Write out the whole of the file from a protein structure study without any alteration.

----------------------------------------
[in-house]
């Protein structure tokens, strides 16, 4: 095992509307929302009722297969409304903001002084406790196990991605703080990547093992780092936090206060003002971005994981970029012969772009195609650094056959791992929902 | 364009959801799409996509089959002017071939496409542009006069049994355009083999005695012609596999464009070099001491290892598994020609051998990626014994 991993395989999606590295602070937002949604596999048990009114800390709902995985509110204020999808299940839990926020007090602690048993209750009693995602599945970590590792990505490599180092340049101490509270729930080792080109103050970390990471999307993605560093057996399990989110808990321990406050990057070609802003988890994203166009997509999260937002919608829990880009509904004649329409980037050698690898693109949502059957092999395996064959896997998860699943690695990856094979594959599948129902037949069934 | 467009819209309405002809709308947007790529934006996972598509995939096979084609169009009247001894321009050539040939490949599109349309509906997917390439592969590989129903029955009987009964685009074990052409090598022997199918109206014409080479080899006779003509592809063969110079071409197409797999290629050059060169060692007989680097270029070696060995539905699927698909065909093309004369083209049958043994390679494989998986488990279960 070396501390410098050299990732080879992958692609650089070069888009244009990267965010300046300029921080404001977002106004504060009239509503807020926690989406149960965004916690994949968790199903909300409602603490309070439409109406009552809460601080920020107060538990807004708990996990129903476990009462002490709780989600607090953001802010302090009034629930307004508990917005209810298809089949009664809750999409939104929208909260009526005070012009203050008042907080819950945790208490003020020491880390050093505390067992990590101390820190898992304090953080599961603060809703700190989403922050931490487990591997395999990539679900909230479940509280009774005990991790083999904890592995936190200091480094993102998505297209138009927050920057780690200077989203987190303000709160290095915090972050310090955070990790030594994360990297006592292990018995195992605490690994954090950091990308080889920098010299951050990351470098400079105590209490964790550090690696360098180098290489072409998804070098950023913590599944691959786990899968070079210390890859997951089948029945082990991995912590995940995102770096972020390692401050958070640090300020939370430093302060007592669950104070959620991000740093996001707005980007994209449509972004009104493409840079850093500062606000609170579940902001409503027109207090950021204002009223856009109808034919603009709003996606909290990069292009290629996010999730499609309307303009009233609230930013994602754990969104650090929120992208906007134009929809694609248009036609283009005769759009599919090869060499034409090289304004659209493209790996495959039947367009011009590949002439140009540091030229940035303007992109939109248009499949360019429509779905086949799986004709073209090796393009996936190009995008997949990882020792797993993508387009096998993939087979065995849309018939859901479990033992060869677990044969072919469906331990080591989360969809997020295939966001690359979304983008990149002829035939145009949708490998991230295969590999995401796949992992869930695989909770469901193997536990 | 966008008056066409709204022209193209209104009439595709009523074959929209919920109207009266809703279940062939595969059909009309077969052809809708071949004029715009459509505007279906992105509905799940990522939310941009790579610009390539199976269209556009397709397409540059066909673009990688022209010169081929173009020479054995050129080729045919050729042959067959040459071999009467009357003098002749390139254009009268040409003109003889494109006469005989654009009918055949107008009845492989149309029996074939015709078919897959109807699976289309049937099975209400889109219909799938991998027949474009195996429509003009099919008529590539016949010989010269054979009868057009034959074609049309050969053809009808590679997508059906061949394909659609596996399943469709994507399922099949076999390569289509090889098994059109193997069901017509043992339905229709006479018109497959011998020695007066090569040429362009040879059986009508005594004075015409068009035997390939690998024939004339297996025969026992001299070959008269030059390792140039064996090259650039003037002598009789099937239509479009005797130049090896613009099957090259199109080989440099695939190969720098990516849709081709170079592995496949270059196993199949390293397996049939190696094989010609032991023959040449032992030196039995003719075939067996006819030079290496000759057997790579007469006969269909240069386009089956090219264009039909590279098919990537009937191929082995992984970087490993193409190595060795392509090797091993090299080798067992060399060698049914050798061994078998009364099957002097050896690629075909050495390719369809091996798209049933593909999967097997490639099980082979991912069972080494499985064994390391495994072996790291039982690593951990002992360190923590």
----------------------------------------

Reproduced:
[in-house]
């Protein structure tokens, strides 16, 4: 095992509307929302009722297969409304903001002084406790196990991605703080990547093992780092936090206060003002971005994981970029012969772009195609650094056959791992929902 | 364009959801799409996509089959002017071939496409542009006069049994355009083999005695012609596999464009070099001491290892598994020609051998990626014994 991993395989999606590295602070937002949604596999048990009114800390709902995985509110204020999808299940839990926020007090602690048993209750009693995602599945970590590792990505490599180092340049101490509270729930080792080109103050970390990471999307993605560093057996399990989110808990321990406050990057070609802003988890994203166009997509999260937002919608829990880009509904004649329409980037050698690898693109949502059957092999395996064959896997998860699943690695990856094979594959599948129902037949069934 | 467009819209309405002809709308947007790529934006996972598509995939096979084609169009009247001894321009050539040939490949599109349309509906997917390439592969590989129903029955009987009964685009074990052409090598022997199918109206014409080479080899006779003509592809063969110079071409197409797999290629050059060169060692007989680097270029070696060995539905699927698909065909093309004369083209049958043994390679494989998986488990279960 070396501390410098050299990732080879992958692609650089070069888009244009990267965010300046300029921080404001977002106004504060009239509503807020926690989406149960965004916690994949968790199903909300409602603490309070439409109406009552809460601080920020107060538990807004708990996990129903476990009462002490709780989600607090953001802010302090009034629930307004508990917005209810298809089949009664809750999409939104929208909260009526005070012009203050008042907080819950945790208490003020020491880390050093505390067992990590101390820190898992304090953080599961603060809703700190989403922050931490487990591997395999990539679900909230479940509280009774005990991790083999904890592995936190200091480094993102998505297209138009927050920057780690200077989203987190303000709160290095915090972050310090955070990790030594994360990297006592292990018995195992605490690994954090950091990308080889920098010299951050990351470098400079105590209490964790550090690696360098180098290489072409998804070098950023913590599944691959786990899968070079210390890859997951089948029945082990991995912590995940995102770096972020390692401050958070640090300020939370430093302060007592669950104070959620991000740093996001707005980007994209449509972004009104493409840079850093500062606000609170579940902001409503027109207090950021204002009223856009109808034919603009709003996606909290990069292009290629996010999730499609309307303009009233609230930013994602754990969104650090929120992208906007134009929809694609248009036609283009005769759009599919090869060499034409090289304004659209493209790996495959039947367009011009590949002439140009540091030229940035303007992109939109248009499949360019429509779905086949799986004709073209090796393009996936190009995008997949990882020792797993993508387009096998993939087979065995849309018939859901479990033992060869677990044969072919469906331990080591989360969809997020295939966001690359979304983008990149002829035939145009949708490998991230295969590999995401796949992992869930695989909770469901193997536990 | 966008008056066409709204022209193209209104009439595709009523074959929209919920109207009266809703279940062939595969059909009309077969052809809708071949004029715009459509505007279906992105509905799940990522939310941009790579610009390539199976269209556009397709397409540059066909673009990688022209010169081929173009020479054995050129080729045919050729042959067959040459071999009467009357003098002749390139254009009268040409003109003889494109006469005989654009009918055949107008009845492989149309029996074939015709078919897959109807699976289309049937099975209400889109219909799938991998027949474009195996429509003009099919008529590539016949010989010269054979009868057009034959074609049309050969053809009808590679997508059906061949394909659609596996399943469709994507399922099949076999390569289509090889098994059109193997069901017509043992339905229709006479018109497959011998020695007066090569040429362009040879059986009508005594004075015409068009035997390939690998024939004339297996025969026992001299070959008269030059390792140039064996090259650039003037002598009789099937239509479009005797130049090896613009099957090259199109080989440099695939190969720098990516849709081709170079592995496949270059196993199949390293397996049939190696094989010609032991023959040449032992030196039995003719075939067996006819030079290496000759057997790579007469006969269909240069386009089956090219264009039909590279098919990537009937191929082995992984970087490993193409190595060795392509090797091993090299080798067992060399060698049914050798061994078998009364099957002097050896690629075909050495390719369809091996798209049933593909999967097997490639099980082979991912069972080494499985064994390391495994072996790291039982690593951990002992360190923590």